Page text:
VSNL Price Cut: Too Less Too Soon?

VSNL has recently announced the reduction of tariffs
applicable for fibre-derived Internet leased lines and IPLCs w.e.f. 1 January
2001. The cut is described as being due to reduced tariffs for submarine
cable-based bandwidth capacities world-wide. So, is this a path-breaking act,
coming from a monopoly like VSNL?

One must give some credit to VSNL for bringing the trend of
low floating bandwidth costs to India. World-wide, there has been a flurry of
activity on the submarine cable scene and thereby bandwidth capacity tariffs
have dropped to a record low. The case of bandwidth auctions was not only real;
it had started making appearances in India in the form of bandwidth exchange
companies like Band-X.

However, ISPs are saying that the concession come far too
late and is far too less. ISPs had already gone to TRAI to reduce the high
bandwidth costs – and the regulatory body had even recommended drastic cuts. The
cut, coming just when they had almost lost hope, is still not commensurate to
the levels that bandwidth prices are languishing at globally.

There are reasons to believe that indeed VSNL could have gone
further. One, the new tariff structure mostly affects Mumbai and Cochin (where
international carriers terminate their submarine optical fibre cables at VSNL’s
landing stations). In other places, one has to still connect to VSNL’s
earthstations, the bandwidth acquired out of which still costs approximately the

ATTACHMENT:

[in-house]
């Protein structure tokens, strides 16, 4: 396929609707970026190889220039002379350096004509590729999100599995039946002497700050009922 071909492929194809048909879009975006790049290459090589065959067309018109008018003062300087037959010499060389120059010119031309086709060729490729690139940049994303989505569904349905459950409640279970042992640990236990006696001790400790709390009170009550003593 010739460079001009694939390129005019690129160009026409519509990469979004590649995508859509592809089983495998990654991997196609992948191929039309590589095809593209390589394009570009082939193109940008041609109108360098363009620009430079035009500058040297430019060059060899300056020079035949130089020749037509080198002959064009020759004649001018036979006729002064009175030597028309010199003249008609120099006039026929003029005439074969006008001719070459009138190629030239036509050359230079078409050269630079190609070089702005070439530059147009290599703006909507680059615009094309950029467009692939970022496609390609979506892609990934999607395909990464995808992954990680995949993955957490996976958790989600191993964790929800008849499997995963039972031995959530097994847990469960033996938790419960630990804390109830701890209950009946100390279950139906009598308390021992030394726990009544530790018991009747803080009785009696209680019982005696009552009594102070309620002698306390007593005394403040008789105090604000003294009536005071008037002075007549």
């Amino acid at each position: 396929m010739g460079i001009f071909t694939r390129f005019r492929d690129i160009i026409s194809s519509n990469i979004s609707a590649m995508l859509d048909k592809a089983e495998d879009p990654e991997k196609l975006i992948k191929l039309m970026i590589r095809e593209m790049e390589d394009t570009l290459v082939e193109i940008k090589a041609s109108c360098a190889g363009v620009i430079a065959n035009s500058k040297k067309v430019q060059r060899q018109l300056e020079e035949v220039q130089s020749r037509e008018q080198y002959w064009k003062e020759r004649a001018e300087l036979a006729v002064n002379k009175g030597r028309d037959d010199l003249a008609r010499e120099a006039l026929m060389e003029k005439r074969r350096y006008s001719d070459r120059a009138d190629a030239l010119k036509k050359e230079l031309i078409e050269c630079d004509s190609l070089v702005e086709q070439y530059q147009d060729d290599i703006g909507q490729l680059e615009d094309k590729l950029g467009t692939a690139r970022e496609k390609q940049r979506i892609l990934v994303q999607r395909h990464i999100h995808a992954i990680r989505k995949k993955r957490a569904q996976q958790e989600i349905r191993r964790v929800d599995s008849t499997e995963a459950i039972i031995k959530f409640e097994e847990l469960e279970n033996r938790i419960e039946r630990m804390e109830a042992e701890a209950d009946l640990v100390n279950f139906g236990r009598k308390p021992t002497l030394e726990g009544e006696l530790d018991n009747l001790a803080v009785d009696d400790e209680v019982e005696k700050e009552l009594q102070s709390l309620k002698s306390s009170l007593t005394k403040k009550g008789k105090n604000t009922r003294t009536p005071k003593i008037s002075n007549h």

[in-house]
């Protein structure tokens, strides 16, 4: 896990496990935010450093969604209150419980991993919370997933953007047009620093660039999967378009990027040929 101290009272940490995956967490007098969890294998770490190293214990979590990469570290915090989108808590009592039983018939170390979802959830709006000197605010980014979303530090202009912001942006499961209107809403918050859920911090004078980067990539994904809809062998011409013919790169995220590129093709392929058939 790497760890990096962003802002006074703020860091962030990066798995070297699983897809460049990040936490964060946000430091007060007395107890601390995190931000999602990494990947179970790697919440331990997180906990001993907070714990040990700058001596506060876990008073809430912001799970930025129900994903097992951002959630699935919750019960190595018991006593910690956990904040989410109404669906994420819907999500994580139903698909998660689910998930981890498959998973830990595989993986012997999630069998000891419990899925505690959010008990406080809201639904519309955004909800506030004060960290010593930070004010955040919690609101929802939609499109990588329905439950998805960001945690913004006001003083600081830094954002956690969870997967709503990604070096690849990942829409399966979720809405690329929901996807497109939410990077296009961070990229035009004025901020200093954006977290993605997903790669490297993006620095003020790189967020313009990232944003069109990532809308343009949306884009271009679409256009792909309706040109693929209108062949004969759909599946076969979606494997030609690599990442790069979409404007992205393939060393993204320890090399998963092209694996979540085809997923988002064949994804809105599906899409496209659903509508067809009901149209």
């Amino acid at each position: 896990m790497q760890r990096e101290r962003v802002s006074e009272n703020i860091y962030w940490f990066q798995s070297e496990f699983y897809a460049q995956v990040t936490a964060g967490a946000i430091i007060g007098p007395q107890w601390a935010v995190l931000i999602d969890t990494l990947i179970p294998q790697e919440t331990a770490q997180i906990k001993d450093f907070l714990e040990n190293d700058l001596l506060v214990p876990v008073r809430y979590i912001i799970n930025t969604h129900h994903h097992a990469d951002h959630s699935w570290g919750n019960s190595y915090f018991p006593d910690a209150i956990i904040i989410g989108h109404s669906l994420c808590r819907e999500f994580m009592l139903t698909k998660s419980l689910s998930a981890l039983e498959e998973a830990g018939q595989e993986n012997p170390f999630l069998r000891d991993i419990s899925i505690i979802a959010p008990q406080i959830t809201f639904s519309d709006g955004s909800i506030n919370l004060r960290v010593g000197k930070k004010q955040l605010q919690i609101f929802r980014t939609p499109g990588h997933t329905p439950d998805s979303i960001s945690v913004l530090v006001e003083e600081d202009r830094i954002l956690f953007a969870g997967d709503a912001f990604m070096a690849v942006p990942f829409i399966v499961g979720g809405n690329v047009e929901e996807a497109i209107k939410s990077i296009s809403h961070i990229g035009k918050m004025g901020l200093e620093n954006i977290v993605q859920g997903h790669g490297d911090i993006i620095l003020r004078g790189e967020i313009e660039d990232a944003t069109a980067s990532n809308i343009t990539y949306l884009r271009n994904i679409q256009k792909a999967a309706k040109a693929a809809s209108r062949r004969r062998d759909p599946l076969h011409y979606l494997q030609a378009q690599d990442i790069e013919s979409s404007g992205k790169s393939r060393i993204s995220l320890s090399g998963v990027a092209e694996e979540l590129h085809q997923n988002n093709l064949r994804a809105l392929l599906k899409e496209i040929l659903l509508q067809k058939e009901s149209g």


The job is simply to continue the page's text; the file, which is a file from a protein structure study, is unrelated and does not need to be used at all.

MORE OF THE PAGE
same as earlier. Though there is an alternate way of leasing an inter-city
circuit to Mumbai or Cochin, this is regarded as a costly option as one has to
dole out additional moolah to VSNL’s sister companies BSNL and MTNL.

Two, there is indeed a major cut in IPLC prices. But, ISPs
say that this being only half circuit, they still have to incur the cost of the international leg and, if not located in Mumbai or Cochin, the
inter-city leased circuits as well as the local leads costs. And three, though
VSNL has reduced tariffs to an extent, it is still not talking of any Service
Level Agreement (SLA). This, ISPs say, would still make them prefer a private
party even if it is the costlier option.

The best part is that this VSNL announcement is shrouded in
another mystery. ISPs say it has come at an opportune time, when a number of
international gateway operators were rearing their heads, some of them promising
better quality bandwidth than the monopoly. This was a perfect way and time to
strike the competition before they even learnt to walk. To gateway players who
had their business case made out for selling bandwidth to ISPs, this development
is bound to have come sooner than expected. Sadly, this is the way VSNL will
move henceforth. “Take it or  leave”. Is TRAI  taking note?

Nareshchandra Laishram

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